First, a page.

It’s hard to think of a more important contemporary standard-bearer of American fusionist conservatism — small-government domestic policy coupled with a muscular and liberty-advancing presence abroad — than Dr. Charles Krauthammer.
With no disrespect to Dr Krauthammer, nor to anyone else, I thought the essence of fusionist conservatism was the early-1960s reconciliation between the libertarian and traditionalist tendencies in our movement.
To check my memory I looked up “Fusionism” in the index of George H. Nash’s The Conservative Intellectual Movement in America Since 1945. Chapter Six, “Fission and Fusion: The Quest for Philosophical Order” has the key passages, pp. 174-185 in my 1976 edition.
There is nary a word about “a muscular and liberty-advancing presence abroad.” The essence of fusionism is what I remembered it to be, as above.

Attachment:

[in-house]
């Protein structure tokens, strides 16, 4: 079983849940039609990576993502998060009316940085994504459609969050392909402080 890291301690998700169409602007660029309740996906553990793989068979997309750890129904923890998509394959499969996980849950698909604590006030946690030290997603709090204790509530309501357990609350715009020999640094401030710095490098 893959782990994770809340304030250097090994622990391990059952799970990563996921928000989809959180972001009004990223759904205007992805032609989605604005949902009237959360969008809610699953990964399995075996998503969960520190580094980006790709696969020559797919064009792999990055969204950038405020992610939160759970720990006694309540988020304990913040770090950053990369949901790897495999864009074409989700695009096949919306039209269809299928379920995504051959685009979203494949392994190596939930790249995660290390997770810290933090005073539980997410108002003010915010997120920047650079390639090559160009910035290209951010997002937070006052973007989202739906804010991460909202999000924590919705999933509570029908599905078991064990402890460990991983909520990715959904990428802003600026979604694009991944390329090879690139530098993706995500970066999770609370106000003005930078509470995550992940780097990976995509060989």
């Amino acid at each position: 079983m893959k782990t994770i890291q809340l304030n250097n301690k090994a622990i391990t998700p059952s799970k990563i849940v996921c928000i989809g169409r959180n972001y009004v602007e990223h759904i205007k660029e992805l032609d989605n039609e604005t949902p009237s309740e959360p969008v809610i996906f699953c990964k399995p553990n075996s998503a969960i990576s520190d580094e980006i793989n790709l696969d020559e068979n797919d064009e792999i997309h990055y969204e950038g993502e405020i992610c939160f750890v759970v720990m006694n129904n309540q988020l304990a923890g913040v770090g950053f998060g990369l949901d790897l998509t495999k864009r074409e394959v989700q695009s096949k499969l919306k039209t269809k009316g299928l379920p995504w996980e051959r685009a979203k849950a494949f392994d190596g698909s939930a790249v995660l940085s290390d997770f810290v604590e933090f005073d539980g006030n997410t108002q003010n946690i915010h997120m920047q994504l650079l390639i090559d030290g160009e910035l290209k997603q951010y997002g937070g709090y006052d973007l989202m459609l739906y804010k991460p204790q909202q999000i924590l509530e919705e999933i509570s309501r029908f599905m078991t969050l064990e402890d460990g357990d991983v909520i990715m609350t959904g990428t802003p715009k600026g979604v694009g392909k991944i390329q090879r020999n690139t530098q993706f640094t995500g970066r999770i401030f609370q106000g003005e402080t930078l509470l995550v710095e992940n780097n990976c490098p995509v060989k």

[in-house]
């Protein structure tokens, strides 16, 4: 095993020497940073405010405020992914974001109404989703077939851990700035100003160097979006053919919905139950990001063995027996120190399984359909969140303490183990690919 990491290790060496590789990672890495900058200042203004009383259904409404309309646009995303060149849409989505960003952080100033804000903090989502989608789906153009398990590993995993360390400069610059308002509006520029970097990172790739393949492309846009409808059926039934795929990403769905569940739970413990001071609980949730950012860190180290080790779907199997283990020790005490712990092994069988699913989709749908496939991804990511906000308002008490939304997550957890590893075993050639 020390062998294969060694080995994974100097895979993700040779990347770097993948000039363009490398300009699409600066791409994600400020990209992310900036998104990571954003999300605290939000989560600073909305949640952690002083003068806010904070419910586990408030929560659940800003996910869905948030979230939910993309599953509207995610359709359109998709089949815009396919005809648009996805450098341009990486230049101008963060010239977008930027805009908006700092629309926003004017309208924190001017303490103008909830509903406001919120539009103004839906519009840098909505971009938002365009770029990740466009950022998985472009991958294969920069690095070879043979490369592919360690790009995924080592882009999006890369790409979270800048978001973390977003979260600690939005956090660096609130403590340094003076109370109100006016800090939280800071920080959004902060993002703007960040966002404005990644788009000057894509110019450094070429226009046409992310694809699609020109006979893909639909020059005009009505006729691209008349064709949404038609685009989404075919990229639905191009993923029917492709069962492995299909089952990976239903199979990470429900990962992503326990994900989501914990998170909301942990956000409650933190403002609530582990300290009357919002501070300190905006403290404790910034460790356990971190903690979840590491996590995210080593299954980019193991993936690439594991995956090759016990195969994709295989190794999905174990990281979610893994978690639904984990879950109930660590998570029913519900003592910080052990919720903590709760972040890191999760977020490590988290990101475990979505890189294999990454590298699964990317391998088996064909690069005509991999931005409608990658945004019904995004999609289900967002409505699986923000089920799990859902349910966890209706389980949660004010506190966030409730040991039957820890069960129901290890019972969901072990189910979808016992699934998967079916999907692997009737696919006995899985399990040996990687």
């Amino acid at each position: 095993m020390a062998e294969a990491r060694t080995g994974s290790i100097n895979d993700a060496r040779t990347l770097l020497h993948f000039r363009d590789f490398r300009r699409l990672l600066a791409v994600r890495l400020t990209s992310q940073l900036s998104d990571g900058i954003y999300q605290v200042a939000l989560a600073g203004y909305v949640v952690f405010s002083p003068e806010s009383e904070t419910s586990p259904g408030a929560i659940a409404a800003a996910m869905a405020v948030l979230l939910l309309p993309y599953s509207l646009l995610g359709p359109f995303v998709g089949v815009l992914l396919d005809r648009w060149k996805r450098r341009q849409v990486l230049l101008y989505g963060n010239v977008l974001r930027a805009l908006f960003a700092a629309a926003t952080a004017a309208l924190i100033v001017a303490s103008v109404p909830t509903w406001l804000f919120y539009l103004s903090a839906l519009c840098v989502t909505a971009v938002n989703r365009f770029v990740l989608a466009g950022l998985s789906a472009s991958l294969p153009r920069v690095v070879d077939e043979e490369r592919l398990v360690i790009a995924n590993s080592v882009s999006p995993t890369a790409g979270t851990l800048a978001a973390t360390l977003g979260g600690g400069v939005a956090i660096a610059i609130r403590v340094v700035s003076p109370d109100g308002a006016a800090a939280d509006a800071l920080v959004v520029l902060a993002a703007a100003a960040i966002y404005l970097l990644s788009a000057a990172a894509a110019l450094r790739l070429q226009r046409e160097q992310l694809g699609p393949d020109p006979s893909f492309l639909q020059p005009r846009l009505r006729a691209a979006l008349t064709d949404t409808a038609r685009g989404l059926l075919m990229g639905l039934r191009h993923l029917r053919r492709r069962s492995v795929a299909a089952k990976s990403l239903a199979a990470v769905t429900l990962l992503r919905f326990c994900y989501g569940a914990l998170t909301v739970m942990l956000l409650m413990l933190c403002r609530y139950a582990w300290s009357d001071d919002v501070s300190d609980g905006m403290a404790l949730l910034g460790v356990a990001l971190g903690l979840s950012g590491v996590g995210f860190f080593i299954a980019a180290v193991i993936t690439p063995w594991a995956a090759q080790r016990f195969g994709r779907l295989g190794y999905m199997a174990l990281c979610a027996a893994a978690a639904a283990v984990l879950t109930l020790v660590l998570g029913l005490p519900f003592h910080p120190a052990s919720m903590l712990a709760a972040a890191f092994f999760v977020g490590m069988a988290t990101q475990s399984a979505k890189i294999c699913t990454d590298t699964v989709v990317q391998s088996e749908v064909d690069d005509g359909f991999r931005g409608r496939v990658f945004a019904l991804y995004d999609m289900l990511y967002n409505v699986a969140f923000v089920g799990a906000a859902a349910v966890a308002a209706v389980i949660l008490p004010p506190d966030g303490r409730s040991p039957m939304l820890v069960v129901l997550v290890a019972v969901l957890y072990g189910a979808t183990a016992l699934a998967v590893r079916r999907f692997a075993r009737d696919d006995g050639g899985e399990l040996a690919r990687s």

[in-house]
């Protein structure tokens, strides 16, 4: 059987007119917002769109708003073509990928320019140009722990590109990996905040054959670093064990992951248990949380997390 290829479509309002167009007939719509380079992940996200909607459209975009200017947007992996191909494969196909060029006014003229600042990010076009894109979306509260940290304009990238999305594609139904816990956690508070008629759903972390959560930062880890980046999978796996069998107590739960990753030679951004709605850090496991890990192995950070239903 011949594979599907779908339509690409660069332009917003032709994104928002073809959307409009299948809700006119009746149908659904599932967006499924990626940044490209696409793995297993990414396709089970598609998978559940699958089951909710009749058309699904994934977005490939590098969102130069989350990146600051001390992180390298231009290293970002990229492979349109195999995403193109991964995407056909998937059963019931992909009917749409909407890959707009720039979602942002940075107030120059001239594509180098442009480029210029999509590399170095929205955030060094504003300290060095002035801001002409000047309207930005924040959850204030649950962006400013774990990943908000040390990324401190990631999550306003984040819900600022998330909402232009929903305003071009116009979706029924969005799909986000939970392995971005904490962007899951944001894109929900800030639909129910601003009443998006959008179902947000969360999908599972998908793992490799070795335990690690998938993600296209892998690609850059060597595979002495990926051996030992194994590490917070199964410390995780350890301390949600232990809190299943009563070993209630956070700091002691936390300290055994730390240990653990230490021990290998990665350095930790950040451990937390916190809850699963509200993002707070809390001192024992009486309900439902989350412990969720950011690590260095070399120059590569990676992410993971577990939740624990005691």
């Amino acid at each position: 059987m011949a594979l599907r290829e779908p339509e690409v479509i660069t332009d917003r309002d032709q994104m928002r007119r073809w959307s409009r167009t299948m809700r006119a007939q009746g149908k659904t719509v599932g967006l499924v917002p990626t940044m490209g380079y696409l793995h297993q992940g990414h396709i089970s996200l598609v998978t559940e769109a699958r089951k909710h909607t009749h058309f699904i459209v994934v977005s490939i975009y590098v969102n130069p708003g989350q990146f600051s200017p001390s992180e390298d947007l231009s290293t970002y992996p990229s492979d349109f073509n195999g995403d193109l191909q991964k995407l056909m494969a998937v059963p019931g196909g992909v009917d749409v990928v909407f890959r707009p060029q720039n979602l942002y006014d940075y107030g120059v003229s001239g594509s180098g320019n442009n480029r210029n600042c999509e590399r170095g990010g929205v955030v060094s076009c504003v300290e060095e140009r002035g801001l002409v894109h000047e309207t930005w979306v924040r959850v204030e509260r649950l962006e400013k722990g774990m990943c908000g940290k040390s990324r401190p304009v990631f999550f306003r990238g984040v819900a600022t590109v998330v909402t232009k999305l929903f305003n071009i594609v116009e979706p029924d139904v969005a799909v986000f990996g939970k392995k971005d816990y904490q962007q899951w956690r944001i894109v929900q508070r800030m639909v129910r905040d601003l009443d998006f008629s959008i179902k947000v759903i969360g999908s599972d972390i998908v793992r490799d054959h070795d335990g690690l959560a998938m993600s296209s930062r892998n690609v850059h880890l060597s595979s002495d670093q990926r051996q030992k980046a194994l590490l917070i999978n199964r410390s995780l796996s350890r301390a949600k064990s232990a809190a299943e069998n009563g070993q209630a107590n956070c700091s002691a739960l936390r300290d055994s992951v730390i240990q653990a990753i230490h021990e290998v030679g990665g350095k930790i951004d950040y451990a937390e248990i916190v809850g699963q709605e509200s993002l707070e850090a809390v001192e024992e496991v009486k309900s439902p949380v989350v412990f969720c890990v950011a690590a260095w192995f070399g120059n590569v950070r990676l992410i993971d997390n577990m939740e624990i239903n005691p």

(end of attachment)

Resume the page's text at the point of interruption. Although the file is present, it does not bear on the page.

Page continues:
It is of course the case that all the American conservatives of that period favored a robust national policy against Communism; that most would have included foreign interventions as at least an occasional necessary component of that policy; and that a subset of that subset would have insisted on such interventions being “liberty-advancing” (as opposed to “our-S.O.B.-advancing”).
Alas, the Communist threat is no longer with us. Nor do we face any comparable threat, unless you think a rabble of delusional goat-herds with box-cutters is an existential threat to the republic. (My opinion: no.)
The “liberty-advancing” thing might be worthwhile, if we knew how to do it, and could afford it. As I read the evidence, we don’t, and can’t. In any case it was no component of 1960s Fusionism, except in the (rightly) fearful and (mostly) defensive sense I just noted.